Only about 5 percent of tennis elbow cases are actually caused by playing tennis. The majority of people who come down with tennis elbow, formally called lateral epicondylitis, get it as the result of everyday activities at work or home.
Because lateral epicondylitis has become popularly associated with tennis, many non-tennis players assume it can’t happen to them. Keep reading now to learn about this condition, its causes and symptoms, and how to know if you are at risk.
What Is Lateral Epicondylitis?
What is tennis elbow? Tennis elbow is the informal name of lateral epicondylitis, which pain specifically over the bony prominence where the muscle and fascia of the extensor tendons attach at the elbow.
“Tennis Elbow, or Lateral epicondylitis, is simply overuse of your extensor tendons,” says Dr. Khorsandi, hand surgeon at HSST.
Your elbow joins your humerus or upper arm bone to your radius and ulna, the bones in your forearm. The elbow joint itself is made of muscles, ligaments, and tendons.
The main tendon in your elbow that is usually responsible for tennis elbow pain is called the Extensor Carpi Radialis Brevis (ECRB). This tendon attaches to your bones at protrusion called the lateral epicondyle, which is where the name lateral epicondylitis comes from.
Tennis elbow occurs when the ECRB is overworked. The tendon may be torn or just strained. In either case, it weakens, becoming inflamed and painful. Dr. Khorsandi, also says that sometimes the fascia, or the outer layer that envelopes the muscle in this region can become simply too tight or restrictive on the muscle contained within it. Thus the muscle wants to expand, but it is limited due to the tight tissue and fascia, resulting in pain.
What Causes It?
Tennis elbow is a repetitive motion injury. It is caused by repeatedly moving your hands, arms, and elbows in the same motion over and over. This movement rubs the tendon against the bony protrusions in your bones at your elbows, causing micro-tears, inflammation, and the pain that characterizes the condition.
It’s Not Just Tennis
Tennis elbow got its common name because the injury frequently happens to tennis players. It is particularly common in players who weren’t taught or don’t use proper technique on their backhand strokes.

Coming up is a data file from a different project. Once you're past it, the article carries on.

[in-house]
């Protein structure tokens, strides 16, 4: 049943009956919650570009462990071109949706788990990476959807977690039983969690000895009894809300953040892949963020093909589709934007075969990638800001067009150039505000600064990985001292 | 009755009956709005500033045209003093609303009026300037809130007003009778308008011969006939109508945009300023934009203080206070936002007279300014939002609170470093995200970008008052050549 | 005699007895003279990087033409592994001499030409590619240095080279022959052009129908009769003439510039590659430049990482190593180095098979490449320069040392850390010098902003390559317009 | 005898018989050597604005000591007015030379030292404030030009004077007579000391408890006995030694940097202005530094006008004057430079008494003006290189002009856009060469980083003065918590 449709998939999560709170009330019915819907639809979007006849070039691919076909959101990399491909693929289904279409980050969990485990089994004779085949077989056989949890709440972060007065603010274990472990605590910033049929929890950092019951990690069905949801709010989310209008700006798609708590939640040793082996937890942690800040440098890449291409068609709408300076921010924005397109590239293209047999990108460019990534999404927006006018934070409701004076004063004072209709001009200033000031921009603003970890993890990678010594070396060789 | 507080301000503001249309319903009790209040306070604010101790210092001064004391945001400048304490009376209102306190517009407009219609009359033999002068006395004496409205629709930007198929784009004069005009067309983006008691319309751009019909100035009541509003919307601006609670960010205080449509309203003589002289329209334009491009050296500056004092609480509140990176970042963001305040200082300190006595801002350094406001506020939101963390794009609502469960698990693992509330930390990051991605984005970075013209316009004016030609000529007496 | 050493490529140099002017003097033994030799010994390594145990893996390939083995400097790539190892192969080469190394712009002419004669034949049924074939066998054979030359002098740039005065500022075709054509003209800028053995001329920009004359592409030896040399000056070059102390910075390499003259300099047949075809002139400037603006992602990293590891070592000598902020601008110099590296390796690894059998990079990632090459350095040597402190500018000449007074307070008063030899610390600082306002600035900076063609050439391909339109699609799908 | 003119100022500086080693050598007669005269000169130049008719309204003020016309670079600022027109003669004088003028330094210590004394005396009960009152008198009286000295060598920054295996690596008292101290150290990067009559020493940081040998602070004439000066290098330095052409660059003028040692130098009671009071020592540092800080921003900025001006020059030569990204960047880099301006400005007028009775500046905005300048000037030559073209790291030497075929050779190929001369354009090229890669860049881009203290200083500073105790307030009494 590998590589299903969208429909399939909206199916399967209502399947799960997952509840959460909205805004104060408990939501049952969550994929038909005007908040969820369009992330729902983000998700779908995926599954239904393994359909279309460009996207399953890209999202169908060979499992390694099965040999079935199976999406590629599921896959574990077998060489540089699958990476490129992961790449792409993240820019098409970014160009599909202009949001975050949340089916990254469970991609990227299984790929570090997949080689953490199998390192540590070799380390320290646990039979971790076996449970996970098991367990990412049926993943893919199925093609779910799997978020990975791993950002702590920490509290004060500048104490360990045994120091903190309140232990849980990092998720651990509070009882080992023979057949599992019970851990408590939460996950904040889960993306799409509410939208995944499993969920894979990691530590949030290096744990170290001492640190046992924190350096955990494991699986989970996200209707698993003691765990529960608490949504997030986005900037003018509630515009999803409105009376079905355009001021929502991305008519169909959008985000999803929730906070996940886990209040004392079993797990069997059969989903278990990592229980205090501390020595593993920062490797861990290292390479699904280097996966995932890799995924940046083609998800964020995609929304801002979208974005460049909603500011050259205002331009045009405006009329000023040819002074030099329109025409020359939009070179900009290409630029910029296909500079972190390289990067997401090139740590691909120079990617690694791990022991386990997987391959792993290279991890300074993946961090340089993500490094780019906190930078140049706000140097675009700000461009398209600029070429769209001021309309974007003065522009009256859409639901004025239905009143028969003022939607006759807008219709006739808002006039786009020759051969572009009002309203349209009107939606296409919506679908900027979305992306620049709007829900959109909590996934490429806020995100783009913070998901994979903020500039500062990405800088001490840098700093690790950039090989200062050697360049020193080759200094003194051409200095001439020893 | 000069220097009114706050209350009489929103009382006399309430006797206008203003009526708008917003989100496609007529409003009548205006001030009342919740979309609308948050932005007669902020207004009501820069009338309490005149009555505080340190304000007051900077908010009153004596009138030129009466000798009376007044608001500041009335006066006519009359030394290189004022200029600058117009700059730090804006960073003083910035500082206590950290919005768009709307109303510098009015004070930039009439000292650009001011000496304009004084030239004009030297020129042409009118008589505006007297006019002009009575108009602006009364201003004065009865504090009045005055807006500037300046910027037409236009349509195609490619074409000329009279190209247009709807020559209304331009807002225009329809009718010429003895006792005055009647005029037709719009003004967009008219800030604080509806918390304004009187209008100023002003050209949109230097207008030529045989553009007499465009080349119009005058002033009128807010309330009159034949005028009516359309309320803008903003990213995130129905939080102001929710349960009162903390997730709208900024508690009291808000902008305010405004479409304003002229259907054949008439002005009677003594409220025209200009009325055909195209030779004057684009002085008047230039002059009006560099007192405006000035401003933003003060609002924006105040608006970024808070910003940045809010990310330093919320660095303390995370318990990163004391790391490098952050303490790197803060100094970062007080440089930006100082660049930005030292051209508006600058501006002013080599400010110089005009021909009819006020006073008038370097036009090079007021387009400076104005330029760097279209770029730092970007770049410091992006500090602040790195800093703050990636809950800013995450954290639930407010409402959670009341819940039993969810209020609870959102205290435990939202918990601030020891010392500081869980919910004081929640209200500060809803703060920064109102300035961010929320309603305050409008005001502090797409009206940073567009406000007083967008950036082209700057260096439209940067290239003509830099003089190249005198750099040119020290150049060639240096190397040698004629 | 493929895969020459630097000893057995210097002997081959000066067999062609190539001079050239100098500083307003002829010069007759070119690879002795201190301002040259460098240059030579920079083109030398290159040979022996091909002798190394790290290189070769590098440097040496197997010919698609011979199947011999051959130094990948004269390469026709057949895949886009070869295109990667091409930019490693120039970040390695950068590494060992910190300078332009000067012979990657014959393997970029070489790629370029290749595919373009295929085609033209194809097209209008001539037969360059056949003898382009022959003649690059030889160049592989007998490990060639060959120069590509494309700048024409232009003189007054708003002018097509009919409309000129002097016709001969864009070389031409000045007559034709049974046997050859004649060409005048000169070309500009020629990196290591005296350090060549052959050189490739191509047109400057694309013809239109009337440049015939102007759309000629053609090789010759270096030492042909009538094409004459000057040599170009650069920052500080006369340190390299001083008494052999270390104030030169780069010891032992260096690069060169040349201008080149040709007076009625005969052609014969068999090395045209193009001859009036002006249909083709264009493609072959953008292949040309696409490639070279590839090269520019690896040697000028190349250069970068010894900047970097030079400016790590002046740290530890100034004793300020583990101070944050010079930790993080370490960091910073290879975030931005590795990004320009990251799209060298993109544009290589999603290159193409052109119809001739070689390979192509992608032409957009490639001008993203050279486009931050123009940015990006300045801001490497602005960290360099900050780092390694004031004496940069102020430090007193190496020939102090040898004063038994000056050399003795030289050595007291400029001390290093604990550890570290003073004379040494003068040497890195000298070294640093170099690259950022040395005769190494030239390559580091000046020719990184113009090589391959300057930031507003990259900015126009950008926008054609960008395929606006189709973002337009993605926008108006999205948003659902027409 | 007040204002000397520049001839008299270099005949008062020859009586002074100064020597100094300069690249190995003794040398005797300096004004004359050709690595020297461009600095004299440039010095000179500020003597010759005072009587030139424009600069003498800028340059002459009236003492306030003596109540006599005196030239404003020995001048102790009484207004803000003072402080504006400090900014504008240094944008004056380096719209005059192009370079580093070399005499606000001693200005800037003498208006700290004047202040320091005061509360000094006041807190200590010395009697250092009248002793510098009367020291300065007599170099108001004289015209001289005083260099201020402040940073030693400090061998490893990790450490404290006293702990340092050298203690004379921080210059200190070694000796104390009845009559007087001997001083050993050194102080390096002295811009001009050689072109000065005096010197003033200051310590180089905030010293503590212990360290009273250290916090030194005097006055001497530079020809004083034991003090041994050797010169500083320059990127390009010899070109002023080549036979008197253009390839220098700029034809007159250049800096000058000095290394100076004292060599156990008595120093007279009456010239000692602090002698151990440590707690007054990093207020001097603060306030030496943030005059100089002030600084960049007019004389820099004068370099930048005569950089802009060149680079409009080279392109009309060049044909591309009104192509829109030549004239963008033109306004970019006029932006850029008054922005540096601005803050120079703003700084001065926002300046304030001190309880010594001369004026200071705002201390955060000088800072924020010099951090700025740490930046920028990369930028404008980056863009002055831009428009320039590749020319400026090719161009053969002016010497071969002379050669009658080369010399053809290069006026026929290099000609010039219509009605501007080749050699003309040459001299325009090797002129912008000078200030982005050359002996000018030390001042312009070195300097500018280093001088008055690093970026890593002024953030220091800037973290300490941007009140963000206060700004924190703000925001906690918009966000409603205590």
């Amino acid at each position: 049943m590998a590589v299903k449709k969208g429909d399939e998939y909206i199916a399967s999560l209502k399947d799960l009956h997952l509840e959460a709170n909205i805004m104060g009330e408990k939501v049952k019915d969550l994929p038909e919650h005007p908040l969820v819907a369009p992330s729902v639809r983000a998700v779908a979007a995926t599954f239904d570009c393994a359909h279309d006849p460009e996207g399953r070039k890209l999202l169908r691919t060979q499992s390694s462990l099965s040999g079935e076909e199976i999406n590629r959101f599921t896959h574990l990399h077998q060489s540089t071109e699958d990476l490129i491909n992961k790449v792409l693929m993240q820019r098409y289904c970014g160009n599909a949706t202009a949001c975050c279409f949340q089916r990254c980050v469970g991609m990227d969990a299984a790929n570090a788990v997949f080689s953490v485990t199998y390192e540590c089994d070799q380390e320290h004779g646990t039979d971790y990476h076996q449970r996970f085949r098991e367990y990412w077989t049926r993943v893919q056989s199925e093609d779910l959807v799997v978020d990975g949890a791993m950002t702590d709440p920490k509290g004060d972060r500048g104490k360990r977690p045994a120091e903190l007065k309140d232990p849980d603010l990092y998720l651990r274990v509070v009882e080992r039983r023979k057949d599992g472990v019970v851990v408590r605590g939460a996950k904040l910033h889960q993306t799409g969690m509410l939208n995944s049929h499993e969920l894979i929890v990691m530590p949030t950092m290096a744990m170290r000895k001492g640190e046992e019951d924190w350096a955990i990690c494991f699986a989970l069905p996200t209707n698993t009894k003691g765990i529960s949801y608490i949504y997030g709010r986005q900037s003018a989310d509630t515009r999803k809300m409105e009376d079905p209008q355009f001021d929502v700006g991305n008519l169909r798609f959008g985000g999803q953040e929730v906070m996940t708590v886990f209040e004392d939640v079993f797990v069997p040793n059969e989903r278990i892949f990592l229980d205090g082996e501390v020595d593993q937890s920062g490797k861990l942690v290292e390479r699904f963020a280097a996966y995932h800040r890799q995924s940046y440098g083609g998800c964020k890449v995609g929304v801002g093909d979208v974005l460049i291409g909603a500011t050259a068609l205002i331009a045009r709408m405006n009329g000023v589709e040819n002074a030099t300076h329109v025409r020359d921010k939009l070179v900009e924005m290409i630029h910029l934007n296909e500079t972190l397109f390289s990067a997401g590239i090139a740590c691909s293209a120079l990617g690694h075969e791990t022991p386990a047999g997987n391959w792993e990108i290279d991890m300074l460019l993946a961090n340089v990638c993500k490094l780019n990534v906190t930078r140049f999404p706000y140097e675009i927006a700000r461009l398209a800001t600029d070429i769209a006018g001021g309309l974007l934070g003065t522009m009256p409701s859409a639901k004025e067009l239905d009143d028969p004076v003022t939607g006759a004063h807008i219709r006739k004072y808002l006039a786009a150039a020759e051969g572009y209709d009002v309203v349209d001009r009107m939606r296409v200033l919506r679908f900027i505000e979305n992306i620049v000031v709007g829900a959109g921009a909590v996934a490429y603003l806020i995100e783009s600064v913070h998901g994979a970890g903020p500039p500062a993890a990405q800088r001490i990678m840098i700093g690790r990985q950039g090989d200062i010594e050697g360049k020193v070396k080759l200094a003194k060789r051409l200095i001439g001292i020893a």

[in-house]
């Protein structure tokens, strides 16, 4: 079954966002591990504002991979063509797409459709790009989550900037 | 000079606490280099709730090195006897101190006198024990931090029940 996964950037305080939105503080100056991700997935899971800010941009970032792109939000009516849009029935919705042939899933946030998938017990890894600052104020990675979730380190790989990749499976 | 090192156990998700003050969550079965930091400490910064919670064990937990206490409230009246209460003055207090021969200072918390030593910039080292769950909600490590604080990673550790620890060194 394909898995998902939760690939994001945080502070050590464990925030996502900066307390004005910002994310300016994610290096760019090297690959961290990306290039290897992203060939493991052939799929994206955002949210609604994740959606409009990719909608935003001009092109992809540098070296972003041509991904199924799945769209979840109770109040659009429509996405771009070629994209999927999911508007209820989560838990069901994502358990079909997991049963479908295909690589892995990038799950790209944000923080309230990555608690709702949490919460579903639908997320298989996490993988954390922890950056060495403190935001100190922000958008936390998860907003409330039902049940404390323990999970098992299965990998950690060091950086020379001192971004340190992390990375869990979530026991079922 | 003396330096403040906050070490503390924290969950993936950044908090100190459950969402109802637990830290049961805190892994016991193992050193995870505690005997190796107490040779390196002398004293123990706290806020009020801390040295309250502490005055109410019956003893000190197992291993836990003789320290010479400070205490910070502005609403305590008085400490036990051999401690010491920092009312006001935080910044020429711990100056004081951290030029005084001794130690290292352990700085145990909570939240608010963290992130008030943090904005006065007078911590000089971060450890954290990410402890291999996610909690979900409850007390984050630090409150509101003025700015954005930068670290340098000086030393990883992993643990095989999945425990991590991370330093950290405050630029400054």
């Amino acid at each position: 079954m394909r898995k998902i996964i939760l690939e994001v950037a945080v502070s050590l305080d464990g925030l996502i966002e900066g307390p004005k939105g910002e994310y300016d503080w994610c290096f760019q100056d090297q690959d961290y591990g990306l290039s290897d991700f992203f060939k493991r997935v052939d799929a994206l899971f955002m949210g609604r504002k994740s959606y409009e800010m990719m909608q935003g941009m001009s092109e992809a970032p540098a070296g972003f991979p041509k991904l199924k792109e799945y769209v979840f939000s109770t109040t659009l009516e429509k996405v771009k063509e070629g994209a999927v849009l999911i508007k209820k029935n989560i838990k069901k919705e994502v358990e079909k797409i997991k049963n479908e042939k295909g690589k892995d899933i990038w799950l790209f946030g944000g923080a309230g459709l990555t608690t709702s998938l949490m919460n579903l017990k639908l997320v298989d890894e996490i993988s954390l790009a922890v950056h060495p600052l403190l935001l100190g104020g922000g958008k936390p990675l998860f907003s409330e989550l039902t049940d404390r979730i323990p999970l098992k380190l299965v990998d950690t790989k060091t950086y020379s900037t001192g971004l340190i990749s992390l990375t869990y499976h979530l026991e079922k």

The vast majority of suffers are not tennis players, however. Other hobbies that are known to cause tendonitis elbow include:
- Needlework (knitting, crochet, cross-stitch)
- Playing musical instruments
Many elbow tendonitis sufferers acquire the condition as the result of their work. Professions at high risk include:
- Construction workers
- IT Professionals
Anyone who engages in repetitive hand, wrist, or arm movement at work or during pleasure activities may be at risk.
Tennis elbow can happen at any age. It is most common between adults 30 to 50 years old, however.
Occasionally, adults can come down with tennis elbow without engaging in any observable repetitive motion activities. These cases are referred to as “insidious cases.”
Impacts of Tennis Elbow on Quality of Life
The weakness that results from tennis elbow can make it difficult for suffers to grasp or lift objects. This can seriously complicate the activities of daily living. Individuals can struggle to:
- Eat and drink
- Bathe and dress themselves
- Open and close doors
- Write or operate a keyboard
- Pick up or carry objects
Simply moving through one’s day can be challenging. Engaging in one’s favorite hobbies or caring for another person can be difficult or impossible.
Tennis elbow can have also seriously impact sufferers’ ability to work. The personal challenges to personal care and mobility limit their ability to get to work in the first place. Once they are at work, they are often unable to use the tools required to do their jobs.
Extreme, constant pain can make thinking, focusing, and completing tasks difficult. Jobs that require the use of the injured arm can be impossible. Ultimately, if tennis elbow is left untreated or if it does not respond to treatment, it can drive people out of the workplace entirely.